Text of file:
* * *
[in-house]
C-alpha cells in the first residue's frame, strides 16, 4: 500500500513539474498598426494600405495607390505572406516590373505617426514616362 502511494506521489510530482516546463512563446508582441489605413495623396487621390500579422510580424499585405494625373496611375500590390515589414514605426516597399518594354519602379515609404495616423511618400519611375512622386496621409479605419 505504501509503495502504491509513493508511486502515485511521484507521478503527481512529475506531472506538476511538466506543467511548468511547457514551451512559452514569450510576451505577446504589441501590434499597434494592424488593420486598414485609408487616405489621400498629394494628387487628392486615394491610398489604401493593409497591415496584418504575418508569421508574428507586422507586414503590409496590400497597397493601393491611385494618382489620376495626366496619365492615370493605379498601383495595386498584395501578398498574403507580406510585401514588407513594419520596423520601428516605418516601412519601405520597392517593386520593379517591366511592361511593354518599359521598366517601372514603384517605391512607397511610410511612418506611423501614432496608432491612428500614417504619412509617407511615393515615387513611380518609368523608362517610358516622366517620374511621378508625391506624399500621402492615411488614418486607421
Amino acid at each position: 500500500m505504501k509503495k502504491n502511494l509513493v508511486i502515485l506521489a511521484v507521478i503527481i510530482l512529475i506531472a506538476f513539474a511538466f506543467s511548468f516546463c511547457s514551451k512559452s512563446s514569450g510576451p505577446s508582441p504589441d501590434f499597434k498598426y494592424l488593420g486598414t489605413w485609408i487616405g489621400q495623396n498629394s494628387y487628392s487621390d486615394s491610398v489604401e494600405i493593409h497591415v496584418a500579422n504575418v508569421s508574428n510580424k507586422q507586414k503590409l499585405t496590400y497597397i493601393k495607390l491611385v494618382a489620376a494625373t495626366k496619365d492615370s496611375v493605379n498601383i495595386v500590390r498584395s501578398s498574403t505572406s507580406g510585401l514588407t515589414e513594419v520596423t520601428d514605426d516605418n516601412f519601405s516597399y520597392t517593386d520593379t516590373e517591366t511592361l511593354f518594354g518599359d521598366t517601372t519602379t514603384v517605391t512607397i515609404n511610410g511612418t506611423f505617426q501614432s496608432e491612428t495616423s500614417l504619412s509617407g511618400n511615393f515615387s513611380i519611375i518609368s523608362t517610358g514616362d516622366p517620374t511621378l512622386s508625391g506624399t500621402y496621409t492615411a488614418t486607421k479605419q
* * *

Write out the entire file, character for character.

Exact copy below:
[in-house]
C-alpha cells in the first residue's frame, strides 16, 4: 500500500513539474498598426494600405495607390505572406516590373505617426514616362 502511494506521489510530482516546463512563446508582441489605413495623396487621390500579422510580424499585405494625373496611375500590390515589414514605426516597399518594354519602379515609404495616423511618400519611375512622386496621409479605419 505504501509503495502504491509513493508511486502515485511521484507521478503527481512529475506531472506538476511538466506543467511548468511547457514551451512559452514569450510576451505577446504589441501590434499597434494592424488593420486598414485609408487616405489621400498629394494628387487628392486615394491610398489604401493593409497591415496584418504575418508569421508574428507586422507586414503590409496590400497597397493601393491611385494618382489620376495626366496619365492615370493605379498601383495595386498584395501578398498574403507580406510585401514588407513594419520596423520601428516605418516601412519601405520597392517593386520593379517591366511592361511593354518599359521598366517601372514603384517605391512607397511610410511612418506611423501614432496608432491612428500614417504619412509617407511615393515615387513611380518609368523608362517610358516622366517620374511621378508625391506624399500621402492615411488614418486607421
Amino acid at each position: 500500500m505504501k509503495k502504491n502511494l509513493v508511486i502515485l506521489a511521484v507521478i503527481i510530482l512529475i506531472a506538476f513539474a511538466f506543467s511548468f516546463c511547457s514551451k512559452s512563446s514569450g510576451p505577446s508582441p504589441d501590434f499597434k498598426y494592424l488593420g486598414t489605413w485609408i487616405g489621400q495623396n498629394s494628387y487628392s487621390d486615394s491610398v489604401e494600405i493593409h497591415v496584418a500579422n504575418v508569421s508574428n510580424k507586422q507586414k503590409l499585405t496590400y497597397i493601393k495607390l491611385v494618382a489620376a494625373t495626366k496619365d492615370s496611375v493605379n498601383i495595386v500590390r498584395s501578398s498574403t505572406s507580406g510585401l514588407t515589414e513594419v520596423t520601428d514605426d516605418n516601412f519601405s516597399y520597392t517593386d520593379t516590373e517591366t511592361l511593354f518594354g518599359d521598366t517601372t519602379t514603384v517605391t512607397i515609404n511610410g511612418t506611423f505617426q501614432s496608432e491612428t495616423s500614417l504619412s509617407g511618400n511615393f515615387s513611380i519611375i518609368s523608362t517610358g514616362d516622366p517620374t511621378l512622386s508625391g506624399t500621402y496621409t492615411a488614418t486607421k479605419q